The COVID War, launched by China in January 2020 in celebration of its Lunar New Year, “The Year of the Rat,” was designated a National Emergency by President Donald Trump on Black Friday, 13 March 2020.
Now, nearly three years later, President Joe Biden signals that he will keep the designation in place despite the sharp drop in deaths allegedly attributed from the virus.
Back on 14 November 2021, the U.S. seven-day average COVID death total was 1,138. One year later, on 14 November 2022, the seven-day average was 279.
The Wall Street Journal noted in a report last week that the Department of Health and Human Services has informed states that they will receive a 60-day notice when the emergency order will be lifted, but no warning has been issued.
Sarah Lovenheim, the assistant secretary for public affairs at the department, told the paper that the department will give these states the notice when there is a consensus to drop the emergency status.
TRENDPOST: It is worth noting that President Joe Biden announced in an interview last month that the “pandemic” was over. (See “WEEKS AFTER BIDEN DECLARES COVID ‘PANDEMIC OVER,’ WHITE HOUSE EXTENDS PUBLIC HEALTH EMERGENCY.”)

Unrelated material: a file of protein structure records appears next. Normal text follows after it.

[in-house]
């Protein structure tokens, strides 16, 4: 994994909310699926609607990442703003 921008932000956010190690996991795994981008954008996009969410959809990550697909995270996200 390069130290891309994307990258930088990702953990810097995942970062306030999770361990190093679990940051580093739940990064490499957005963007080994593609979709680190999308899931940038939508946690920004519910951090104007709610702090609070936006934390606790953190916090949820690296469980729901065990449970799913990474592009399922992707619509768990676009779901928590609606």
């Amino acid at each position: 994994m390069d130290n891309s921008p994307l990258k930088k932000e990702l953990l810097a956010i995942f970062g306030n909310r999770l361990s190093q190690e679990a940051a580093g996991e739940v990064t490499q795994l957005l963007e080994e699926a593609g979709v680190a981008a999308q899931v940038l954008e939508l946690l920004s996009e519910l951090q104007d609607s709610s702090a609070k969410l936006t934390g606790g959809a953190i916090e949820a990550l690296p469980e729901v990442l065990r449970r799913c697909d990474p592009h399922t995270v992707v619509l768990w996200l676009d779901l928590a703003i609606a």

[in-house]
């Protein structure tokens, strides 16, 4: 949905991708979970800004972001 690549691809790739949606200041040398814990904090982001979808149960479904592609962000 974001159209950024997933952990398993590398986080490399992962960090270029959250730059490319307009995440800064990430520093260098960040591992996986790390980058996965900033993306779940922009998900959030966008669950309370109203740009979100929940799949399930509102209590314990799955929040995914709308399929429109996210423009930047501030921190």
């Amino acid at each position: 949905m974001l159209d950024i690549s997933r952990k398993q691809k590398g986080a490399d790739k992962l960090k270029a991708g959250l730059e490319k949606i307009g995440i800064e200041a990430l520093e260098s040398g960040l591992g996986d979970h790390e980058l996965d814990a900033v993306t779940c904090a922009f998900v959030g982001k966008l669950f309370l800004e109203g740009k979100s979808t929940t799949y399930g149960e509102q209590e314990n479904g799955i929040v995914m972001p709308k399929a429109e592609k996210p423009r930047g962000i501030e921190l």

Weeks later, his administration announced that it renewed the COVID-19 public health emergency status for another 90 days. Under the new guidelines, the public health emergency will be extended through 11 January.
Former President Donald Trump imposed a national State of Emergency on Black Friday, 13 March 2020 to fight the COVID War.
The health emergency enables the U.S. to keep certain health measures in place, such as pharmacists having the ability to administer vaccine shots and updates to Medicaid recipients who are not required to renew their eligibility.
Dr. Joel Zinberg, a senior fellow at the Competitive Enterprise Institute and director of the Paragon Health Institute’s Public Health and American Well-Being Initiative, wrote in The New York Post that the White House’s hope is to expand the welfare state.
“This has nothing to do with any emergency—it is to allow the administration to extend pandemic-era policies that expand the welfare state,” he wrote.
“The Urban Institute predicted nearly 16 million people could be cut from Medicaid rolls if the emergency ended after 2022’s third quarter. But Team Biden just confirmed it will renew the 90-day extension that expires in January, so the number will undoubtedly be higher,” he wrote.
Nothing about COVID-19 has ever been based on scientific data, so why start now? It has been about power. The COVID “threat” will always be out there, so it may very well be years—or a Ron DeSantis presidency—for the emergency measures to be dropped.